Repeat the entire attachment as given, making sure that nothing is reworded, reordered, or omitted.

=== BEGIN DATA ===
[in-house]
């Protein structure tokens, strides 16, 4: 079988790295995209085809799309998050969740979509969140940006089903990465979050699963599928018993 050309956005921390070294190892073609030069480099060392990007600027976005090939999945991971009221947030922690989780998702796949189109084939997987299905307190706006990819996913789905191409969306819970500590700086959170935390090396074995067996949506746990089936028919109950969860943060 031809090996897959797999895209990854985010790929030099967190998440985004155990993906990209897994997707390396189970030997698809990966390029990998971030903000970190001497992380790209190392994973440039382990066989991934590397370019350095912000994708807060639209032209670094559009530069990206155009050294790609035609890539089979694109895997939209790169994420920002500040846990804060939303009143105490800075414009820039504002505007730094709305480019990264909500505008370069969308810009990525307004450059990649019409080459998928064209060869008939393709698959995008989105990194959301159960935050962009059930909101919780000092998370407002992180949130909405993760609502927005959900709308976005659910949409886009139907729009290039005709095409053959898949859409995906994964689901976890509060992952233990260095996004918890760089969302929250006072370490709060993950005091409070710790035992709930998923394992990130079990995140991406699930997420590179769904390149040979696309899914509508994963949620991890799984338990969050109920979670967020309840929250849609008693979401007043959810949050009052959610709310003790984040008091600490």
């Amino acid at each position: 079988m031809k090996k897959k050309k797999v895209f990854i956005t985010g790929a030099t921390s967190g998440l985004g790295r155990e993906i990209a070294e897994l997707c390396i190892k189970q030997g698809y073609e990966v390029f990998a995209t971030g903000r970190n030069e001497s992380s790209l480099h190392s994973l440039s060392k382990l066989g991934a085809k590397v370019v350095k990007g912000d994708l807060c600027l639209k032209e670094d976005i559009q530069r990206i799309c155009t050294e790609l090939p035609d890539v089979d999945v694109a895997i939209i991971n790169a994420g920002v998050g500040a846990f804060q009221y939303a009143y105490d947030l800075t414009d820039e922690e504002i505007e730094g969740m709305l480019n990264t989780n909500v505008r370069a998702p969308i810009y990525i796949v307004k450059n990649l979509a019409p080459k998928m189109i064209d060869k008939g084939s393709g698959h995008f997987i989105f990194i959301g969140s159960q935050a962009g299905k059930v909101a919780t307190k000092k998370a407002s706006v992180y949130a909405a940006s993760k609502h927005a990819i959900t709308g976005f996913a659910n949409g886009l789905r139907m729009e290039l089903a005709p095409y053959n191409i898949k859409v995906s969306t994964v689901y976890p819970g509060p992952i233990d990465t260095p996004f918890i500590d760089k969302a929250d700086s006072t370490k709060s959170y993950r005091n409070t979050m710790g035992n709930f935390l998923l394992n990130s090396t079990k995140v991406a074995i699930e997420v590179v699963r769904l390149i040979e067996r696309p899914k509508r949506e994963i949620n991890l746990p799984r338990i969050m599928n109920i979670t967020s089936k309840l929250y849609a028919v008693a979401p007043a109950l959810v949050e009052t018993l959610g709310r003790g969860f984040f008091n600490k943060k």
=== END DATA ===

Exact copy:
[in-house]
């Protein structure tokens, strides 16, 4: 079988790295995209085809799309998050969740979509969140940006089903990465979050699963599928018993 050309956005921390070294190892073609030069480099060392990007600027976005090939999945991971009221947030922690989780998702796949189109084939997987299905307190706006990819996913789905191409969306819970500590700086959170935390090396074995067996949506746990089936028919109950969860943060 031809090996897959797999895209990854985010790929030099967190998440985004155990993906990209897994997707390396189970030997698809990966390029990998971030903000970190001497992380790209190392994973440039382990066989991934590397370019350095912000994708807060639209032209670094559009530069990206155009050294790609035609890539089979694109895997939209790169994420920002500040846990804060939303009143105490800075414009820039504002505007730094709305480019990264909500505008370069969308810009990525307004450059990649019409080459998928064209060869008939393709698959995008989105990194959301159960935050962009059930909101919780000092998370407002992180949130909405993760609502927005959900709308976005659910949409886009139907729009290039005709095409053959898949859409995906994964689901976890509060992952233990260095996004918890760089969302929250006072370490709060993950005091409070710790035992709930998923394992990130079990995140991406699930997420590179769904390149040979696309899914509508994963949620991890799984338990969050109920979670967020309840929250849609008693979401007043959810949050009052959610709310003790984040008091600490």
């Amino acid at each position: 079988m031809k090996k897959k050309k797999v895209f990854i956005t985010g790929a030099t921390s967190g998440l985004g790295r155990e993906i990209a070294e897994l997707c390396i190892k189970q030997g698809y073609e990966v390029f990998a995209t971030g903000r970190n030069e001497s992380s790209l480099h190392s994973l440039s060392k382990l066989g991934a085809k590397v370019v350095k990007g912000d994708l807060c600027l639209k032209e670094d976005i559009q530069r990206i799309c155009t050294e790609l090939p035609d890539v089979d999945v694109a895997i939209i991971n790169a994420g920002v998050g500040a846990f804060q009221y939303a009143y105490d947030l800075t414009d820039e922690e504002i505007e730094g969740m709305l480019n990264t989780n909500v505008r370069a998702p969308i810009y990525i796949v307004k450059n990649l979509a019409p080459k998928m189109i064209d060869k008939g084939s393709g698959h995008f997987i989105f990194i959301g969140s159960q935050a962009g299905k059930v909101a919780t307190k000092k998370a407002s706006v992180y949130a909405a940006s993760k609502h927005a990819i959900t709308g976005f996913a659910n949409g886009l789905r139907m729009e290039l089903a005709p095409y053959n191409i898949k859409v995906s969306t994964v689901y976890p819970g509060p992952i233990d990465t260095p996004f918890i500590d760089k969302a929250d700086s006072t370490k709060s959170y993950r005091n409070t979050m710790g035992n709930f935390l998923l394992n990130s090396t079990k995140v991406a074995i699930e997420v590179v699963r769904l390149i040979e067996r696309p899914k509508r949506e994963i949620n991890l746990p799984r338990i969050m599928n109920i979670t967020s089936k309840l929250y849609a028919v008693a979401p007043a109950l959810v949050e009052t018993l959610g709310r003790g969860f984040f008091n600490k943060k």